When Black Becomes White
By Clarence N. Wood and Bruce Hatton Boyer
Over the past few years, we as a country have turned our attention to people who abuse drugs. We now refer to those people as "victims" while not too many years ago, we called them "criminals" and locked them up. We also now have movements across the country to raise the minimum wage because we have seen that many people who work two full-time jobs at minimum wage yet still must rely on food stamps. Most recently, we swiftly enacted financial aid programs to help people hurt by the Covid recession.
But before we congratulate ourselves on our enlightenment, we must acknowledge that we are finally facing these problems because we now understand that white people are suffering from them.
My, how things have changed! Go back to Ronald Reagan's infamous "welfare queens” driving Cadillacs in their mink coats to pick up assistance checks The image was a complete fabrication because three-quarters of welfare recipients were – and remain --white but as long as we saw welfare recipients as African-American, we could blithely slash their benefits. During the 2008 recession, when we empathized with white Americans who had lost their homes and their retirement savings during the Great Recession, we overlooked the minorities who never had a home or retirement savings to begin with. Today, with even the state of Vermont -- as homogeneously white as any state in the union -- suffering an epidemic of drug abuse, we suddenly understand that drug users need compassion. Perhaps most dramatically of all, now that we have videos showing highly questionable -- we're being charitable here -- treatment of African-Americans by police officers instead of mere verbal reports, we are beginning to question our "tough on crime" stances.
The simple fact is that when the people have a different skin color, we see their problems as moral failures, and when their skins are white, we rush to offer them help.
While there are many pieces to fixing this problem of perception, let us suggest a crucial first step. There will be little awareness of the social problems facing minorities until our legislatures, corporate and not-for profits have enough African-Americans, Latinos, women, gays and lesbians in leadership positions. How serious is this imbalance? According to the New York Times, minorities represent 40% of the population but only 22% of Congress and just 12.5% of corporate and not-for-profit directors. The cause of such disparities is not hard to spot, either. Money. It costs over two million dollars to run a typical Congressional race while board members are invariably chosen for their “social position,” i.e. their net worth. In a country where Black and Latino households hold 5.7% and 7% respectively of wealth for white households, the candidate pool is thus skewed long before qualifications such as education or experience can even be considered. The result is that whites are massively overrepresented and the few selected minorities are often the same tired faces whose “social position” has somehow been deemed acceptable. The result is that, because “white privilege” is an unconscious bias, even well-intentioned whites are often simply unaware of the needs of minorities.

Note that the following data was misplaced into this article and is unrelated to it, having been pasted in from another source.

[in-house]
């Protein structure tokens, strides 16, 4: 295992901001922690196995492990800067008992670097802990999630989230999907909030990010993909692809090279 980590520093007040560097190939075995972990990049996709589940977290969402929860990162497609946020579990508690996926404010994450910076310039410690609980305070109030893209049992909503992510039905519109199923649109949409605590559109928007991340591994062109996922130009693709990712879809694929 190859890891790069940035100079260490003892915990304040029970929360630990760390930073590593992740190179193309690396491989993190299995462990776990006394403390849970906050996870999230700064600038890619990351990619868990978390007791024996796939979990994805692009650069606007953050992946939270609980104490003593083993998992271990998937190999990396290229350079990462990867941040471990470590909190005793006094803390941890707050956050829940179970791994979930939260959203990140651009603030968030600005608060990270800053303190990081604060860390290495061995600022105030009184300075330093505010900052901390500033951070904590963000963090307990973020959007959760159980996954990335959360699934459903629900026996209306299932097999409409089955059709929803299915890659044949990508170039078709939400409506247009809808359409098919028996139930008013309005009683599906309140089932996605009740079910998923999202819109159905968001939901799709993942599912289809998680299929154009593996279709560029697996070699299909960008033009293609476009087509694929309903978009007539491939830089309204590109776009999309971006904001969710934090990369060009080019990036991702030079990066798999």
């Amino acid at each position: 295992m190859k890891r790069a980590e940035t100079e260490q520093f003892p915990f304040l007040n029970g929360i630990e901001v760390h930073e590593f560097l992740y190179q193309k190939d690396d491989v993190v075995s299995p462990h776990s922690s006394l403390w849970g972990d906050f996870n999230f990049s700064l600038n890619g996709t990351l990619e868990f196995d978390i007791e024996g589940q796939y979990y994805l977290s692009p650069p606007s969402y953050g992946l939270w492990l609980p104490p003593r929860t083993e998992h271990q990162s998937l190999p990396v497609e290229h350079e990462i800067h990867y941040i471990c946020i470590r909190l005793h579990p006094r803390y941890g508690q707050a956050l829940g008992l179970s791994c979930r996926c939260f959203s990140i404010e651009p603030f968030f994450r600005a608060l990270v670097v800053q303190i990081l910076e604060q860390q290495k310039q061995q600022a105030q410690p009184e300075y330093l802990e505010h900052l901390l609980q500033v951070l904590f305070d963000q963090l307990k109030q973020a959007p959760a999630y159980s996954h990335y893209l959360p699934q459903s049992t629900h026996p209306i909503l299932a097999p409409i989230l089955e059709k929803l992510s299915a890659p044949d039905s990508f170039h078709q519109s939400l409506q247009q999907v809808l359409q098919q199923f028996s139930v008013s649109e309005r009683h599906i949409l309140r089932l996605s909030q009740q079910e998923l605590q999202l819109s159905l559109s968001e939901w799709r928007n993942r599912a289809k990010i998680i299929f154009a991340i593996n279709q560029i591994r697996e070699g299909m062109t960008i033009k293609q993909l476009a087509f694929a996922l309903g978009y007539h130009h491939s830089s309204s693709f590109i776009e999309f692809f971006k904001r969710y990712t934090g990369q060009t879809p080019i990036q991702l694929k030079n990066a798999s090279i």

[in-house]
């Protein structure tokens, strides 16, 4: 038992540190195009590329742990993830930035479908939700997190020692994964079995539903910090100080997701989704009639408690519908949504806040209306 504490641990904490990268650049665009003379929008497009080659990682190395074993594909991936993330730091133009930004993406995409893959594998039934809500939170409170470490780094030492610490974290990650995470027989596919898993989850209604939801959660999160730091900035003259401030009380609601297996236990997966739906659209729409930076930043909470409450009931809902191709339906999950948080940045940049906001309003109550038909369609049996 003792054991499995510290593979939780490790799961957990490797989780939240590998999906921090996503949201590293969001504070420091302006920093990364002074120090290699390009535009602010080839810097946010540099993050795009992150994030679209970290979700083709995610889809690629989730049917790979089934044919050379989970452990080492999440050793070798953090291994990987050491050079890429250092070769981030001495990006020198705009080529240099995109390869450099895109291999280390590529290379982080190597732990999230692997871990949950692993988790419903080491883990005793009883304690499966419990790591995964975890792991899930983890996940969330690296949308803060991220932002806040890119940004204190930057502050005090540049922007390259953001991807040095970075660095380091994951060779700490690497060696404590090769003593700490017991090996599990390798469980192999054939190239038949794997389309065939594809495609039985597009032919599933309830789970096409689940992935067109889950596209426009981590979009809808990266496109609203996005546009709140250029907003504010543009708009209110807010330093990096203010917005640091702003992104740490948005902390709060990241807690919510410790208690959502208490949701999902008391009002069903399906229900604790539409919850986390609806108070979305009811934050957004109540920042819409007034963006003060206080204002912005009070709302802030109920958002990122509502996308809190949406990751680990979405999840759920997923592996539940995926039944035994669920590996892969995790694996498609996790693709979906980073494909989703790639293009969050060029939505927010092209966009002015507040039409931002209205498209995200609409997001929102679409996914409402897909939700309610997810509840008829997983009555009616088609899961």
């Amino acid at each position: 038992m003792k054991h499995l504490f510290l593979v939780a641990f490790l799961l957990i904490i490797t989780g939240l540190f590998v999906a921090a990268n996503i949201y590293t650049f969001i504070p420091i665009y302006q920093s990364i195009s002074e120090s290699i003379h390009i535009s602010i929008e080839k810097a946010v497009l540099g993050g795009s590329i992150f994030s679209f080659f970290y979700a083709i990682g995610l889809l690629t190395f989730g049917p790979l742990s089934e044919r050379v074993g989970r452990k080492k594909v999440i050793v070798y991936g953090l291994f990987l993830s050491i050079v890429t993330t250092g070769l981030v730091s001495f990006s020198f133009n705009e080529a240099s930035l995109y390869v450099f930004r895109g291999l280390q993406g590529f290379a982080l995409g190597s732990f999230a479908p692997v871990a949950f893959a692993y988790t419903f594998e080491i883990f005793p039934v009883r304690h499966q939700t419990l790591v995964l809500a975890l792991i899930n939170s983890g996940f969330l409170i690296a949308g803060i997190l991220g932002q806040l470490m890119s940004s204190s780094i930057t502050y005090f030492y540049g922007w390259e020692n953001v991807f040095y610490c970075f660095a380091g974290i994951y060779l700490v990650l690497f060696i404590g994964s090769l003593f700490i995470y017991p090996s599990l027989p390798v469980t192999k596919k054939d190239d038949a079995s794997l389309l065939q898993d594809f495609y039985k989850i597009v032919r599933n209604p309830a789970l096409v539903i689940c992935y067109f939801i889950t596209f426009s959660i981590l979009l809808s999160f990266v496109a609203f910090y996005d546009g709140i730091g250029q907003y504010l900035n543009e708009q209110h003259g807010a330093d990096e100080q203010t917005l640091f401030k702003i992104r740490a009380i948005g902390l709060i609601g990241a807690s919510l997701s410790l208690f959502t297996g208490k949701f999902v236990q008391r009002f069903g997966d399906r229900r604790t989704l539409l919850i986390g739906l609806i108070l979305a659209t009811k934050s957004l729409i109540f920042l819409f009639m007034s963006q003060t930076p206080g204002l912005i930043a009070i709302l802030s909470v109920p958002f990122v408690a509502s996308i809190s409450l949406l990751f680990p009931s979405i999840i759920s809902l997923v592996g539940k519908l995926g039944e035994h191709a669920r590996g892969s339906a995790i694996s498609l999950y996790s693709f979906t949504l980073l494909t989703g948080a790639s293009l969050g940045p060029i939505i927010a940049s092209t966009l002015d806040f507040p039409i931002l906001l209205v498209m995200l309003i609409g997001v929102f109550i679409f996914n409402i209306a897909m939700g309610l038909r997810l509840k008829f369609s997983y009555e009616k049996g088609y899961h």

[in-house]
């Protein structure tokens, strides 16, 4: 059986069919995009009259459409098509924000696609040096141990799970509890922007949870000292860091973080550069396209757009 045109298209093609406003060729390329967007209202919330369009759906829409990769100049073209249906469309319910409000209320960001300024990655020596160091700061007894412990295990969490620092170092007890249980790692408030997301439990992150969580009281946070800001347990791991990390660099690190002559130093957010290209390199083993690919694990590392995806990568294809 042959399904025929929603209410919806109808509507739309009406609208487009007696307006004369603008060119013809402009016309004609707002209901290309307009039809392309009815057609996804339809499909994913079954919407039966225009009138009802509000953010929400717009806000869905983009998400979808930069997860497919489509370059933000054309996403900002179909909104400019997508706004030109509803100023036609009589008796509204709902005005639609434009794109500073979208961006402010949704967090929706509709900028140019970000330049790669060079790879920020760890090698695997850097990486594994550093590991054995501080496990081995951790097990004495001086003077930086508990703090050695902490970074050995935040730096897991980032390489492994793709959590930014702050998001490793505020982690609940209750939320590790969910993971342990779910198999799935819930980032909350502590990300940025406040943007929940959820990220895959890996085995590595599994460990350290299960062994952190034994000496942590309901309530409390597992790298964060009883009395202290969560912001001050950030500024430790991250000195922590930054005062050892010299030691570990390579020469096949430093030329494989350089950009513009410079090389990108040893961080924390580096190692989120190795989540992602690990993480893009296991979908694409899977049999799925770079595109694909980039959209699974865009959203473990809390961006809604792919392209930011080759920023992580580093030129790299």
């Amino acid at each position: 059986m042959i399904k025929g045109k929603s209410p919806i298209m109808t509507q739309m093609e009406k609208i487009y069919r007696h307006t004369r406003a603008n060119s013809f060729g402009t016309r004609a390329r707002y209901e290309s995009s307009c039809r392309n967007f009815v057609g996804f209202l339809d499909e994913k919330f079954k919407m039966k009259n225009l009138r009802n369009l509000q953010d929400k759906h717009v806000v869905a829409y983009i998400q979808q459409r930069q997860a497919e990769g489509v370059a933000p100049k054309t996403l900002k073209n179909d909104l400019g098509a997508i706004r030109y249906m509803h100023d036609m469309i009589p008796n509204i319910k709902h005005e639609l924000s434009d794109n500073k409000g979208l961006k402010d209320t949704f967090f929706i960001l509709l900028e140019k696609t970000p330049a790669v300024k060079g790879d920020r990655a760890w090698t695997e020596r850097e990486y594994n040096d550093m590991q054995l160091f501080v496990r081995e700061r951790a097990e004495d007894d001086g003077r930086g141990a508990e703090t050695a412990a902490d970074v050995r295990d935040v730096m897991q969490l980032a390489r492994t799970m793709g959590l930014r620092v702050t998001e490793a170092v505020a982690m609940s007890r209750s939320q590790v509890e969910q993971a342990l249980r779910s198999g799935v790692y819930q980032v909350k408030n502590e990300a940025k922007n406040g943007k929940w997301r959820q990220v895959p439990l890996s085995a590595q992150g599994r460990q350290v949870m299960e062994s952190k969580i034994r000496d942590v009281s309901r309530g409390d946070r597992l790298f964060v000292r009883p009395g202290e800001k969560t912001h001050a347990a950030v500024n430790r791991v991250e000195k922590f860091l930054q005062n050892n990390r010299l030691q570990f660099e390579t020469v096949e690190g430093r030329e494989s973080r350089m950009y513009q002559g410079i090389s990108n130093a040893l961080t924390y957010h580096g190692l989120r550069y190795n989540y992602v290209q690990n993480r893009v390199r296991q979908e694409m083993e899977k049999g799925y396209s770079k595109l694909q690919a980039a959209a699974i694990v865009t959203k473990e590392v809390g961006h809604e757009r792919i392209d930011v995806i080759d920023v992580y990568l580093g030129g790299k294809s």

Don't get us wrong. We applaud these new efforts to diversify our governing organizations but they remain woefully inadequate. Without fresh Black, Latino, gay or transgender voices from unexpected corners of American life, we will remain stuck in old paradigms, e.g. expanding the social safety net is too expensive, people are poor because they are lazy, drug addicts are moral failures. Yet we already know that it is more expensive to send someone to prison rather than to keep them in school, that it is far more expensive both financially and socially to send sick people to emergency rooms rather than give them regular medical care, and that the best cure for drug and alcohol problems is to build strong social networks rather than to simply chastise the sufferers from some self-appointed moral pulpit.
If the hallmark of insanity is repeating the same thing over and over again while hoping for a different outcome, we remain out of our collective minds.
We are all in this together, and our nation cannot prosper so long as we refuse to see "them" as "us." And oh, by the way, strengthening social programs will help white people, too. Just in case you were wondering.
Clarence N. Wood and Bruce Hatton Boyer are President and Senior Fellow, respectively, of Urban Strategies Global